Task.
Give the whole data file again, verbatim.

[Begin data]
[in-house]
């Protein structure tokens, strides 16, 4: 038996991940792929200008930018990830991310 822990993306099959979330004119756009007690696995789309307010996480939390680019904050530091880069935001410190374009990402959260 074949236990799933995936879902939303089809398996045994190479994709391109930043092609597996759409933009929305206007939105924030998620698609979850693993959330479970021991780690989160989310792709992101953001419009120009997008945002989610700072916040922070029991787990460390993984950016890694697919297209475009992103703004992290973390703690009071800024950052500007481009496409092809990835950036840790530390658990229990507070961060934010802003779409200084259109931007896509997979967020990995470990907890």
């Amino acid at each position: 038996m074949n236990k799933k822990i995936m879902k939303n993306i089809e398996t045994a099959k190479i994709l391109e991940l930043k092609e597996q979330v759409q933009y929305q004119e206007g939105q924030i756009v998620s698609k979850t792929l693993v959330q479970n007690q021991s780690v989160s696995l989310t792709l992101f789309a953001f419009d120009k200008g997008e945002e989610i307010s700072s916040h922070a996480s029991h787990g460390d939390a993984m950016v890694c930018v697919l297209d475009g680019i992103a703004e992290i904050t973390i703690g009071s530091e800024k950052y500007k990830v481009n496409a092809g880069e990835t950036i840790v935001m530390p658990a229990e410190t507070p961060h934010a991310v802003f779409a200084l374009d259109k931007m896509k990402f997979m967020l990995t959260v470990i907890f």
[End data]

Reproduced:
[in-house]
């Protein structure tokens, strides 16, 4: 038996991940792929200008930018990830991310 822990993306099959979330004119756009007690696995789309307010996480939390680019904050530091880069935001410190374009990402959260 074949236990799933995936879902939303089809398996045994190479994709391109930043092609597996759409933009929305206007939105924030998620698609979850693993959330479970021991780690989160989310792709992101953001419009120009997008945002989610700072916040922070029991787990460390993984950016890694697919297209475009992103703004992290973390703690009071800024950052500007481009496409092809990835950036840790530390658990229990507070961060934010802003779409200084259109931007896509997979967020990995470990907890």
């Amino acid at each position: 038996m074949n236990k799933k822990i995936m879902k939303n993306i089809e398996t045994a099959k190479i994709l391109e991940l930043k092609e597996q979330v759409q933009y929305q004119e206007g939105q924030i756009v998620s698609k979850t792929l693993v959330q479970n007690q021991s780690v989160s696995l989310t792709l992101f789309a953001f419009d120009k200008g997008e945002e989610i307010s700072s916040h922070a996480s029991h787990g460390d939390a993984m950016v890694c930018v697919l297209d475009g680019i992103a703004e992290i904050t973390i703690g009071s530091e800024k950052y500007k990830v481009n496409a092809g880069e990835t950036i840790v935001m530390p658990a229990e410190t507070p961060h934010a991310v802003f779409a200084l374009d259109k931007m896509k990402f997979m967020l990995t959260v470990i907890f």